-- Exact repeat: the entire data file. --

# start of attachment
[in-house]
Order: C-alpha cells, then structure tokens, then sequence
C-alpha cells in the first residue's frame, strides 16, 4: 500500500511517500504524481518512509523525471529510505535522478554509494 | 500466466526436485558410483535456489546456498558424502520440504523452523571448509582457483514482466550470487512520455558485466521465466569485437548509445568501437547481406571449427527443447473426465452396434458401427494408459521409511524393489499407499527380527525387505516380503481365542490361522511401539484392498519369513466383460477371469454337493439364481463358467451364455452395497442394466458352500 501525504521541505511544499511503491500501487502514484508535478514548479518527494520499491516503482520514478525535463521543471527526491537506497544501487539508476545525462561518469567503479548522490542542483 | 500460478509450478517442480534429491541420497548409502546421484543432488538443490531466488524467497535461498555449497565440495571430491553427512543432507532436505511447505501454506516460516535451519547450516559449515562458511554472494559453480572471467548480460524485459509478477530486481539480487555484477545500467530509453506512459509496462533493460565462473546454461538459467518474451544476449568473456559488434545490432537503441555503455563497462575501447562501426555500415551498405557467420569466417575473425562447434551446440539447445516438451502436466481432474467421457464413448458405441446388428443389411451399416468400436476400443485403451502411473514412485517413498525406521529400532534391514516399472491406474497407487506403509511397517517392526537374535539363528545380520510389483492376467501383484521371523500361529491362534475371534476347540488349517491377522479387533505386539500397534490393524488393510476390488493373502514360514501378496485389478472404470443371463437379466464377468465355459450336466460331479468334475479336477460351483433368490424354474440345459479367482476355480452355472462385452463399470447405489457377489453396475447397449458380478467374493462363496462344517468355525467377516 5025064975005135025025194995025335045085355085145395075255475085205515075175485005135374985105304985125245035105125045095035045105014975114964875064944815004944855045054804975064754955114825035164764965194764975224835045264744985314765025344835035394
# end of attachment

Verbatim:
[in-house]
Order: C-alpha cells, then structure tokens, then sequence
C-alpha cells in the first residue's frame, strides 16, 4: 500500500511517500504524481518512509523525471529510505535522478554509494 | 500466466526436485558410483535456489546456498558424502520440504523452523571448509582457483514482466550470487512520455558485466521465466569485437548509445568501437547481406571449427527443447473426465452396434458401427494408459521409511524393489499407499527380527525387505516380503481365542490361522511401539484392498519369513466383460477371469454337493439364481463358467451364455452395497442394466458352500 501525504521541505511544499511503491500501487502514484508535478514548479518527494520499491516503482520514478525535463521543471527526491537506497544501487539508476545525462561518469567503479548522490542542483 | 500460478509450478517442480534429491541420497548409502546421484543432488538443490531466488524467497535461498555449497565440495571430491553427512543432507532436505511447505501454506516460516535451519547450516559449515562458511554472494559453480572471467548480460524485459509478477530486481539480487555484477545500467530509453506512459509496462533493460565462473546454461538459467518474451544476449568473456559488434545490432537503441555503455563497462575501447562501426555500415551498405557467420569466417575473425562447434551446440539447445516438451502436466481432474467421457464413448458405441446388428443389411451399416468400436476400443485403451502411473514412485517413498525406521529400532534391514516399472491406474497407487506403509511397517517392526537374535539363528545380520510389483492376467501383484521371523500361529491362534475371534476347540488349517491377522479387533505386539500397534490393524488393510476390488493373502514360514501378496485389478472404470443371463437379466464377468465355459450336466460331479468334475479336477460351483433368490424354474440345459479367482476355480452355472462385452463399470447405489457377489453396475447397449458380478467374493462363496462344517468355525467377516 5025064975005135025025194995025335045085355085145395075255475085205515075175485005135374985105304985125245035105125045095035045105014975114964875064944815004944855045054804975064754955114825035164764965194764975224835045264744985314765025344835035394